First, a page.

By John Norton
I was feeling a little out of sorts on Good Friday. Maybe it was from spending too much time at the computer reading about the Vatican and the clerical sex abuse scandal. It’s not just all the painful evidence of moral weakness that weighed me down, but also the vast mountains of misinformation and misplaced rage about it floating around the Internet. (For some clarity, see veteran Vatican-watcher Sandro Magister’s article for us on Page 4, and our editorial on Page 19.)
So after church, I retreated to the basement with my oldest daughter and slipped into the player a DVD that I checked out from the OSV library last summer but never got around to watching: “Into Great Silence.”
For the next three hours, we sat transfixed. And not because of the dialogue — there’s hardly any.
The movie is a documentary of life inside Grande Chartreuse, a Carthusian monastery nestled in the French Alps.
The natural setting is stunning, but the lifestyle couldn’t get simpler. The monks are permanently silent except for a period on Sunday, the one day a week when they eat a meal together and take a walk outside the monastery walls.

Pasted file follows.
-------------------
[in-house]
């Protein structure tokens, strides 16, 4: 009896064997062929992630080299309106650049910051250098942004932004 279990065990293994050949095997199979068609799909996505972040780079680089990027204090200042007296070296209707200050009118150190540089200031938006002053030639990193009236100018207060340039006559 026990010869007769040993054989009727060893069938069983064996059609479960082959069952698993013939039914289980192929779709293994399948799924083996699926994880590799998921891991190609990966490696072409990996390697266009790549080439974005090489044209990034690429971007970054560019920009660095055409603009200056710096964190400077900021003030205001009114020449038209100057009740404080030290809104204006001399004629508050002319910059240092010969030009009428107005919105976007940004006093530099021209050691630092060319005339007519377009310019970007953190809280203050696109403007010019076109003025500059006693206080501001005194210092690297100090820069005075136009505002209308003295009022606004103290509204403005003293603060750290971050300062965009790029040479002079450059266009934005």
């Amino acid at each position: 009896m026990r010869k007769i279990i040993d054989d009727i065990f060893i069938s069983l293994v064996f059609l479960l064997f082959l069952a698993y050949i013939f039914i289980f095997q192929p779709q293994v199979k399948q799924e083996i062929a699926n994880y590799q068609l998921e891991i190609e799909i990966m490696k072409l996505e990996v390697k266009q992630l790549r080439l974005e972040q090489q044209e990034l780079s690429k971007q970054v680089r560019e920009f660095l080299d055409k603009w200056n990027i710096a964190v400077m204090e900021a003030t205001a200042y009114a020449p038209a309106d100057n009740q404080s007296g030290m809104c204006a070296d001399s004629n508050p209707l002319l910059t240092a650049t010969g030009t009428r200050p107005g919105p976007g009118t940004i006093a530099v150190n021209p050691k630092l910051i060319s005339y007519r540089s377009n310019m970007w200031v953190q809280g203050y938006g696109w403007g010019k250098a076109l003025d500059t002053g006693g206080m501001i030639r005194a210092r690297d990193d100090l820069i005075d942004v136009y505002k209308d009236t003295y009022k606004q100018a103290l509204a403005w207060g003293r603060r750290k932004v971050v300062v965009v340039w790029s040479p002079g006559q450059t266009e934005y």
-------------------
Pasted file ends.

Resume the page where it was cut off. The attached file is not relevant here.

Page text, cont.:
Much of their time is spent in solitude in their “cell,” a small room with a rough-hewn prie-dieu, bed and table.
Visitors normally are not allowed. Philip Gröning, a German filmmaker, wrote in 1984 to the prior asking permission to make the documentary. Sixteen years later, he received a reply: Yes, but he would not be allowed to use artificial lighting.
He spent six months living with them, filming them in chapel, in their cells and at work in their gardens.
It is mesmerizing. Everything they do is slow, meditative, deliberate, peaceful. There is a rhythm to their day created by church bells, but their gentle approach to it offers a glimpse of timelessness and eternity.
Gröning opens and closes the documentary with a quote from 1 Kings about the prophet Elijah finding God not in mighty winds, earthquake or fire but in “a tiny whispering sound.” The monks enter “into great silence” to better hear the murmur of God in their lives.
For someone usually caught in the frenetic pace both of the news business and home life with four young children, getting a brief taste of the monks’ stillness was exhilarating. Gone was the foul mood.
I’m not sure what I like best: the idea that there are hundreds of contemplative communities like that around the world, exhausting their days praying for all the rest of us; or their heroic example of fidelity to religious vows and radically simplified Gospel living. That’s very inspiring. In some ways, it’s too bad their example is so hidden.
So Gröning has done us a huge favor. I highly recommend you watch the documentary, if you haven’t already. Then I’d like to know if you had the same experience that I did.
As always, I look forward to hearing from you at firstname.lastname@example.org.
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